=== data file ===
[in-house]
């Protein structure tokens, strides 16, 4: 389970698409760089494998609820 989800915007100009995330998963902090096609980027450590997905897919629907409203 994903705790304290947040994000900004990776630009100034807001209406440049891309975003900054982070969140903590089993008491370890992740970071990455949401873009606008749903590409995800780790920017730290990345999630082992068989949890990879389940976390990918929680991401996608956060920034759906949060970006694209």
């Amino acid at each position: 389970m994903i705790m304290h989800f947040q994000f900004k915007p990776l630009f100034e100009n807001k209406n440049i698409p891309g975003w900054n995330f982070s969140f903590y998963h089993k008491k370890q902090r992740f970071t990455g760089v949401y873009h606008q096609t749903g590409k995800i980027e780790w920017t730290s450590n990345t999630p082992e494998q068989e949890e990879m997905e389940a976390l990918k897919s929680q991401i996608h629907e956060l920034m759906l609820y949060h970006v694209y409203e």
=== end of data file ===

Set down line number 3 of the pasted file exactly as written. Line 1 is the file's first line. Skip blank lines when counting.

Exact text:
């Amino acid at each position: 389970m994903i705790m304290h989800f947040q994000f900004k915007p990776l630009f100034e100009n807001k209406n440049i698409p891309g975003w900054n995330f982070s969140f903590y998963h089993k008491k370890q902090r992740f970071t990455g760089v949401y873009h606008q096609t749903g590409k995800i980027e780790w920017t730290s450590n990345t999630p082992e494998q068989e949890e990879m997905e389940a976390l990918k897919s929680q991401i996608h629907e956060l920034m759906l609820y949060h970006v694209y409203e």